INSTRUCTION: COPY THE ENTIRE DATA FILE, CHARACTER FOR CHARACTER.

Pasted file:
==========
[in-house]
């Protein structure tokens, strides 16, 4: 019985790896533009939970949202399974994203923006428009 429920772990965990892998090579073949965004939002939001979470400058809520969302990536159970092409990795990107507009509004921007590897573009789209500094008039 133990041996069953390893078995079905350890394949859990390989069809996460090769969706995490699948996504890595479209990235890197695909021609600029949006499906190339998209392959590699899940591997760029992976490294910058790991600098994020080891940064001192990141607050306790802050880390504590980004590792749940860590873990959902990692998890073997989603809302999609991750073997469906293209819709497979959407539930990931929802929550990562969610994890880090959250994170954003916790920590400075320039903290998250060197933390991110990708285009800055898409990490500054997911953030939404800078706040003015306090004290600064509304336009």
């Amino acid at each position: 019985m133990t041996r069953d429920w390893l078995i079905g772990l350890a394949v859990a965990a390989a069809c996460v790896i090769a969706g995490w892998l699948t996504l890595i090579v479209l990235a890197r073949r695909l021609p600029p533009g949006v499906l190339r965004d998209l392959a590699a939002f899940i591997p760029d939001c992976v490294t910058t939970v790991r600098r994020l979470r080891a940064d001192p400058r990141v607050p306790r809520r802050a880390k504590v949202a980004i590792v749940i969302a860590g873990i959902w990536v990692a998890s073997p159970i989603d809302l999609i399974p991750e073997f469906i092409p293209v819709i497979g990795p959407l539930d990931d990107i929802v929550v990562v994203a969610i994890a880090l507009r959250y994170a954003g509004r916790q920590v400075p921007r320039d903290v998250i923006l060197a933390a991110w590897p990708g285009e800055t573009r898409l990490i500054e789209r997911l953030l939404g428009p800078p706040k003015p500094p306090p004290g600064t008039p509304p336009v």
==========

[in-house]
């Protein structure tokens, strides 16, 4: 019985790896533009939970949202399974994203923006428009 429920772990965990892998090579073949965004939002939001979470400058809520969302990536159970092409990795990107507009509004921007590897573009789209500094008039 133990041996069953390893078995079905350890394949859990390989069809996460090769969706995490699948996504890595479209990235890197695909021609600029949006499906190339998209392959590699899940591997760029992976490294910058790991600098994020080891940064001192990141607050306790802050880390504590980004590792749940860590873990959902990692998890073997989603809302999609991750073997469906293209819709497979959407539930990931929802929550990562969610994890880090959250994170954003916790920590400075320039903290998250060197933390991110990708285009800055898409990490500054997911953030939404800078706040003015306090004290600064509304336009």
């Amino acid at each position: 019985m133990t041996r069953d429920w390893l078995i079905g772990l350890a394949v859990a965990a390989a069809c996460v790896i090769a969706g995490w892998l699948t996504l890595i090579v479209l990235a890197r073949r695909l021609p600029p533009g949006v499906l190339r965004d998209l392959a590699a939002f899940i591997p760029d939001c992976v490294t910058t939970v790991r600098r994020l979470r080891a940064d001192p400058r990141v607050p306790r809520r802050a880390k504590v949202a980004i590792v749940i969302a860590g873990i959902w990536v990692a998890s073997p159970i989603d809302l999609i399974p991750e073997f469906i092409p293209v819709i497979g990795p959407l539930d990931d990107i929802v929550v990562v994203a969610i994890a880090l507009r959250y994170a954003g509004r916790q920590v400075p921007r320039d903290v998250i923006l060197a933390a991110w590897p990708g285009e800055t573009r898409l990490i500054e789209r997911l953030l939404g428009p800078p706040k003015p500094p306090p004290g600064t008039p509304p336009v």